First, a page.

One of the first questions I am normally asked when someone catches something unusual is “how rare is it?” This might seem a fairly easy question to ask, considering that I get to see a lot of the data on tachinids and we have experience gleaned from the scheme and from our knowledge of museum collections. However, a lot of the species on our national list are very “data-deficient” and we just haven’t got enough information on their status to make a good judgement.
There are very common species (e.g. Tachina fera or Eriothrix rufomaculata) but there are far more that seem to exist in very small but stable populations (e.g. Germaria angustata, Xylotachina diluta & Chrysosomopsis aurata) or that have a very random, scattered distribution (e.g. Catharosia pygmaea, Lophosia fasciata or Paracraspedothrix montivaga).
The latter pattern might suggest that they are fairly common but are seldom encountered because their ecology or behaviour means that they are under recorded. Small, inconspicuous species that seldom nectar at tall flowers but prefer to skulk in the undergrowth or fly at times when collectors are not usually in the field. Alternatively they might genuinely move around a lot and manage to survive in low numbers. But whatever the reason these species are very hard to assign a meaningful status to.
Genera like Germaria, Chrysosomopsis and Xylotachina appear to have very specific requirements of either their habitat or their hosts. Germaria angustata live right across the northern hemisphere, from the coasts of the North Sea & Baltic, to Siberia in Russia and the Yukon in Canada – but always on sand dune systems, where they presumably live on a host that feeds on the roots of marram grasses. Xylotachina‘s host is the Goat Moth, which is a species that seems to have ‘favourite’ Oak trees – seldom spreading far from their tree. Consequently Xylotachina lives close to those trees and they don’t roam far.
So, what does this mean for assessing rarity and what sort of status should we assign to uncommon species? Your chances of seeing Chrysosomopsis or Germaria are obviously very slim indeed, unless you go to their favourite localities at the right time of year … but if you do go then your chances are high. Equally, if you go hunting for Catharosia then you might walk past dozens of them, until you get a sweep net and start bashing downland herbage. There is no reason to assume that any of these species are actually ‘at risk’ though … unless a fire of flood wipes out the ecosystem on which they rely.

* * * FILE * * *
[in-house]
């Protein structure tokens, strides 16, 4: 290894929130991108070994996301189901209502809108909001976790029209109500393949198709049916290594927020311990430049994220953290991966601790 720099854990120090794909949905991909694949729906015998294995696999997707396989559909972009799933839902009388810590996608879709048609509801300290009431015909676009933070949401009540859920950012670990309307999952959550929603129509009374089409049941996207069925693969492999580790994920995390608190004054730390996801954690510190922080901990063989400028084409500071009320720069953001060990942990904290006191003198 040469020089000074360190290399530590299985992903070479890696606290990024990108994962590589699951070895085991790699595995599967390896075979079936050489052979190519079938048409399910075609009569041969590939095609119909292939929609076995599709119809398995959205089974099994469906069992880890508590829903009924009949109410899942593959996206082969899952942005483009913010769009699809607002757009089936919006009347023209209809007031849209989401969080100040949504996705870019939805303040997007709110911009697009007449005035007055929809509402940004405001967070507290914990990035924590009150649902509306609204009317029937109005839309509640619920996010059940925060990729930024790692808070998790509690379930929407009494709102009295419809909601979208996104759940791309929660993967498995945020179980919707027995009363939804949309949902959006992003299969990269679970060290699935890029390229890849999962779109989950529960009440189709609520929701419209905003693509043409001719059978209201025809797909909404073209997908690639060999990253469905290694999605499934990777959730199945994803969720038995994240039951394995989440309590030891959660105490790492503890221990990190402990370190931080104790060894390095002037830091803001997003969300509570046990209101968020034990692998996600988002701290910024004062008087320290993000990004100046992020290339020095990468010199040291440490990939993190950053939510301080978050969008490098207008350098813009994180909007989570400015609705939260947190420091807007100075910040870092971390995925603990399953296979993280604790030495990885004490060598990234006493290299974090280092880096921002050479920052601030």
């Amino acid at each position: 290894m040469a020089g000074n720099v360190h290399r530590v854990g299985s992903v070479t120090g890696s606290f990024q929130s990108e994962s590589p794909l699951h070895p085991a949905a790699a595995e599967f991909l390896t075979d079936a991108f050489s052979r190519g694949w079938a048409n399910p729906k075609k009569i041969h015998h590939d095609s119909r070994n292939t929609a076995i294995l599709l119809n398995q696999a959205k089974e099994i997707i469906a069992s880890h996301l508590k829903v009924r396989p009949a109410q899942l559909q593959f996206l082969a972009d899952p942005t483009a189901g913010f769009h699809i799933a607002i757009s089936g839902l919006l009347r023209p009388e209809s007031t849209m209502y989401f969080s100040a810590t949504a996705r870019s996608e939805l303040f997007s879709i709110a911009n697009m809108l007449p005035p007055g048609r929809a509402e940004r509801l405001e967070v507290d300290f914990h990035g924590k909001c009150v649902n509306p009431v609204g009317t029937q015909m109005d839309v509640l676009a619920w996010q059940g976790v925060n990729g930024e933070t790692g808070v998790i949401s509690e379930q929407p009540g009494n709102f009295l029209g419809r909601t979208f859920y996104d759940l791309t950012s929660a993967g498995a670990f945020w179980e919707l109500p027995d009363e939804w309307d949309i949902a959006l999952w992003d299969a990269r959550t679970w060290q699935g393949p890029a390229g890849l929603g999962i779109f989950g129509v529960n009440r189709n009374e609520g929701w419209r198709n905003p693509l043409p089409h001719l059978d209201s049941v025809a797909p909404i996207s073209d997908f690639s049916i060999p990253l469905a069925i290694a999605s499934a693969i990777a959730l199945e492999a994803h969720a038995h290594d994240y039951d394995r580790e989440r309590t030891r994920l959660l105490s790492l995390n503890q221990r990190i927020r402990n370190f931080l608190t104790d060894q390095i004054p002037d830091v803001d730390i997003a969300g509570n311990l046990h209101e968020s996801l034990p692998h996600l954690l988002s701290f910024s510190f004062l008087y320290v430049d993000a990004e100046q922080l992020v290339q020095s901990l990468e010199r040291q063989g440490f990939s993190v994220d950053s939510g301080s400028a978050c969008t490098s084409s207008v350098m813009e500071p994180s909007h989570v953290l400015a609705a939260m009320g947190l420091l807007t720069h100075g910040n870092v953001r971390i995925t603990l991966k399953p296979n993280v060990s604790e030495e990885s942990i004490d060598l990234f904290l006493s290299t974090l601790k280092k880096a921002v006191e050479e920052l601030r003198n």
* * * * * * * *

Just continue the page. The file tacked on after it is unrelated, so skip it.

So, if we assign a status then what do they mean exactly? Here are a few unscientific examples of rarity, as I might mean them:
- very rare: widely scattered records across a fairly wide area of the country but seldom taken – e.g. years where none are recorded
- rare: widely scattered records across a fairly wide area of the country but only taken a few times in a year at most
- uncommon: records taken across a fairly wide area of the country – a few people usually catch a few individuals each year
- infrequent: records taken across a fairly wide area of the country – seen regularly but never commonly
- very local: only a few known sites but fairly easy to see if you visit at the right time of year
- local: confined to specific habitats but not uncommon where they occur
- common: found fairly ubiquitously across a large swathe of the country and not restricted to a specific habitat
- very common: ubiquitous – you are very likely to find one if you go to any decent habitat
As you can see they take a bit of explaining so I tend to qualify rarity when I am asked for it, otherwise the result is fairly meaningless.
To our knowledge there are no species of tachinid that are actually at imminent risk of extinction – if we allow for the fact that some have very rare hosts or very small distributions that would naturally make them more vulnerable than a species with a common host or a large population.